Our latest collaboration with renowned furniture manufacturer Knoll premieres Eero Saarinen's instantly recognisable Tulip Table in a mesmerising Santos rosewood tabletop. To celebrate the exclusive release, we look at the history of the superior design and its continued success today.
Conceived by Finnish-American architect and designer Eero Saarinen, the Tulip collection has graced our homes for 65 years. During its impressive history, the collection, also known as the 'Pedestal collection', has appeared on screen, on billboards, and in some of the most famous homes of the last half-century, remaining as covetable today as it's ever been.
One of the most prolific and diverse industrial designers of the 20th century, Eero Saarinen is most prominently known for his Tulip design, alongside his inviting 1946 Womb Chair. A leader of the second-generation modernists, Saarinen pushed material and aesthetic boundaries to achieve forms and silhouettes the like of which had never been seen before. Among his outstanding projects are the Dulles International Airport in Washington, DC, The Gateway Arch in St. Louis, Missouri, the TWA Terminal at Kennedy International Airport, and the CBS headquarters in New York.
The Pedestal collection was created at the behest of Florence Knoll, one of the great entrepreneurs of mid-century modern design and a close friend of Saarinen. Florence's outstanding design talents brought exceptional quality and innovation to the Knoll company, becoming an internationally renowned arbiter of design. She also prioritised showcasing the projects of her friends, Eero Saarinen, Harry Bertoia and Ludwig Mies van der Rohe among many others, and helped to form the landscape of 20th-century design and its celebrated icons.
In his design, Saarinen vowed to address the ugly, confusing, unrestful world" he observed underneath chairs and tables; a so-called "slum of legs"; he declared, "I want to make the chair all one thing again." Saarinen was also intrigued by the emergence of structural plastic shapes in the 1950s, a popular new material sweeping the design and engineering industries. Seeing himself as a sculptor and the Tulip his work of art, Saarinen prioritised balanced proportions, elegant curves and organic shapes in his design. This approach resulted in a sweeping stem leg design protruding from a satisfyingly sleek tabletop or ergonomic cup-shaped chair frame. The revolutionary collection provides the perfect antithesis to the typical clutter found under chairs and tables of the day.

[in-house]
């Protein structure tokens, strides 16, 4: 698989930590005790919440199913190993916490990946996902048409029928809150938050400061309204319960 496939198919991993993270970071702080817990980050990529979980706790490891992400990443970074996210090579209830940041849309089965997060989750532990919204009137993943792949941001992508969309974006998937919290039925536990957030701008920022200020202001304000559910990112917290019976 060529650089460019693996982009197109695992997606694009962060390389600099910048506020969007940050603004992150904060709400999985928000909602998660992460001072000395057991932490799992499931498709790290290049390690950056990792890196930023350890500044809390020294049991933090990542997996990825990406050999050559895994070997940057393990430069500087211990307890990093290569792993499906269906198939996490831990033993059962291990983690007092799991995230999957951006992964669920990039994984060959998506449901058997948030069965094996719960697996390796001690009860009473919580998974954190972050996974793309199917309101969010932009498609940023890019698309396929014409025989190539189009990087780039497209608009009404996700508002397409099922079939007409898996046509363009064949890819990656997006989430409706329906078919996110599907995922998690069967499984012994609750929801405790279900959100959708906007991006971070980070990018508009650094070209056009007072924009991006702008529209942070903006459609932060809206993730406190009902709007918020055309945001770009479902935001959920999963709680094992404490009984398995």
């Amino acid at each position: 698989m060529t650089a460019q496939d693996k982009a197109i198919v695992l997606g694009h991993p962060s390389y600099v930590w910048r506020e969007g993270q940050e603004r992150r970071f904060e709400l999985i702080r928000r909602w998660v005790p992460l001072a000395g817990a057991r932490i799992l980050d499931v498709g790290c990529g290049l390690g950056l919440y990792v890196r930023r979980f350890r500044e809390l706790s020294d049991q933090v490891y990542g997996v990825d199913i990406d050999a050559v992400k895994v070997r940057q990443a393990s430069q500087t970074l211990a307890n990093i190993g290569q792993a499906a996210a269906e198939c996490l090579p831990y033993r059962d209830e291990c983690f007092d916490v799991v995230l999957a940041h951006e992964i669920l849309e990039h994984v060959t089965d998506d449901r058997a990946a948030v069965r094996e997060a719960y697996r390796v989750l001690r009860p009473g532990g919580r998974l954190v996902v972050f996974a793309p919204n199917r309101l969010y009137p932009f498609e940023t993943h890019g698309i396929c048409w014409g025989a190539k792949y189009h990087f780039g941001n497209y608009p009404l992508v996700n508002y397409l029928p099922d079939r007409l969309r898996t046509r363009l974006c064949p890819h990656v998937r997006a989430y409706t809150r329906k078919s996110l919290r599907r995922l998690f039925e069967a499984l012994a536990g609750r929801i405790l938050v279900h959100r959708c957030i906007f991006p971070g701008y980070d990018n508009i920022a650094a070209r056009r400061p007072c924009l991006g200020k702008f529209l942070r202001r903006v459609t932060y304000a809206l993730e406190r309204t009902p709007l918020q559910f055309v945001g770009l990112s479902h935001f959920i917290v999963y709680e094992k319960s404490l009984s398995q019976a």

Saarinen's preoccupation with new materials gave the collection its distinctive modernist aesthetic. The chair's singular form is crafted from moulded fibreglass, accented with a removable foam seat pad for extra comfort. The form sits atop a die-cast aluminium lacquered based, coated with a protective Rilsan finish.
Initially released in a limited selection of hues, the Tulip Table is now available in various forms and finishes, from Arabescato marble to the Conran Shop-exclusive Brazilian 'Sequoia' granite, a silk-like surface meticulously cut from unique natural stone. Most recently, our partnership with Knoll has introduced a Santos rosewood tabletop, reimagining the linchpin Tulip Table with prized, dense and long-lasting Santos rosewood, an ethical substitute to the endangered variety known for its extraordinary beauty.
As we move towards the 70th anniversary of the Tulip's conception, its popularity and prominence show no signs of slowing. The Pedestal collection still fulfils Saarinen's minimal, modern purpose, and any attempts to mimic his intentions never quite compare to the original.